Running slackpkg with this argument will generate a list of all packages that can be upgraded with a new version. The user can un/check which packages to upgrade from a dialog list.


Running slackpkg with this argument will generate a list of all packages that are obsolete and can be safely removed from the system. Note that non-official packages will be listed here unless blacklisted.


During installation a new configuration file might be installed and overwrite your configurations. To prevent that the file will receive a “.new” prefix and after installation slackpkg will inform the user about the existence of these files. Running slackpkg with this argument will search for the existence of these files and will ask the user for instructions.


Running slackpkg with this argument will produce a clean printout if there are any available updates.

Regular updates

After the initial configuration, the easiest way to keep your system up to date is to enter these commands:

Cause slackpkg to update its knowledge of the configured Slackware release:

slackpkg update

Check the Change Log for the configured release:

slackpkg show-changelog

Generally, unless you know what you're doing you should install new packages since some of the existing packages may now depend on them.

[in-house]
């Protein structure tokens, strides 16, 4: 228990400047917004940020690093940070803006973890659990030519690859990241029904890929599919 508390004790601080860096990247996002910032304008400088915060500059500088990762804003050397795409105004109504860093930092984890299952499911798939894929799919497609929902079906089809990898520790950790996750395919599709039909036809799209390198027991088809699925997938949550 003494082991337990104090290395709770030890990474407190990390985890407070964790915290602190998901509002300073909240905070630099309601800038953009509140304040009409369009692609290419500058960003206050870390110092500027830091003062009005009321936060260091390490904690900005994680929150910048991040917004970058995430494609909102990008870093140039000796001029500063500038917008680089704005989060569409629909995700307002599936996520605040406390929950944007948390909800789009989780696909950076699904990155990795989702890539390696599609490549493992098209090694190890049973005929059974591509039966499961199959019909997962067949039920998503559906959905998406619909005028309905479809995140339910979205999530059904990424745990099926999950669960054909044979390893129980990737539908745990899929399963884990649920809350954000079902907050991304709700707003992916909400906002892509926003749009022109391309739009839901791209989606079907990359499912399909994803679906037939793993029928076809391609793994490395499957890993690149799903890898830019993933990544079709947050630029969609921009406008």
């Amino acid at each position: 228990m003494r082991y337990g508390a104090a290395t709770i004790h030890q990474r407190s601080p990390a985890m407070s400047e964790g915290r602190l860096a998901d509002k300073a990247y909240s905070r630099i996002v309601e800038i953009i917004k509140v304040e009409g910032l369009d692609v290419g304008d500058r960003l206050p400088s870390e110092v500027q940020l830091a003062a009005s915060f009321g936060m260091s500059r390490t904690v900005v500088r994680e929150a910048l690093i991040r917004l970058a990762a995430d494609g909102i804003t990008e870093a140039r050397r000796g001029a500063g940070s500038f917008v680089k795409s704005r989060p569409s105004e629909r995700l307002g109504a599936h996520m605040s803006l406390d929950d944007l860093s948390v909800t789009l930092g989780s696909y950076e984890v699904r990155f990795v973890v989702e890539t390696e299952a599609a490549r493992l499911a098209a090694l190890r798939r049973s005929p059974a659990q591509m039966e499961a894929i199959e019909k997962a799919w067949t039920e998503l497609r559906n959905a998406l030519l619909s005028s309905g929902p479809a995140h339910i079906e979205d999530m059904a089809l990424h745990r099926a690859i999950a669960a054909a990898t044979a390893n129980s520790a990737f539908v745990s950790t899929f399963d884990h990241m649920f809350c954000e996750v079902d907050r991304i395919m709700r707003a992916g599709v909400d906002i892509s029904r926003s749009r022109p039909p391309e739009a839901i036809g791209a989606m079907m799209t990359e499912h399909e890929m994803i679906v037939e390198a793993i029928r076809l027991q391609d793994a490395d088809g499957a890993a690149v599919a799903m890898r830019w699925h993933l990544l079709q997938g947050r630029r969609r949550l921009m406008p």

slackpkg install-new

Upgrade to the latest packages:

slackpkg upgrade-all

Clean up:

slackpkg clean-system
For Slackware ARM/AArch64, Kernel upgrades are handled automatically - there is no need to re-generate the Initial RAM Disk. For x86/64 you may need to run the geninitrd command.

Full system upgrade

To perform a full system upgrade, please follow these steps (as root user):

slackpkg update
slackpkg install-new
slackpkg upgrade-all
slackpkg clean-system

It is always recommended to read the latest ChangeLogs and UPGRADING.TXT (found on the HTTP/FTP mirrors for each version) before doing any major system upgrades.
There's a separate article dedicated to doing a full system upgrade which you should definitely read first.

Pay attention to changed configuration files. Update them either by merging your customizations from the older configuration files (Slackpkg can optionally step through every changed configuration file and allow you to resolve the changes) or manually editing the new files after allowing Slackpkg to overwrite the old configuration files. You decide which way works best for you.
 slackware:slackpkg ()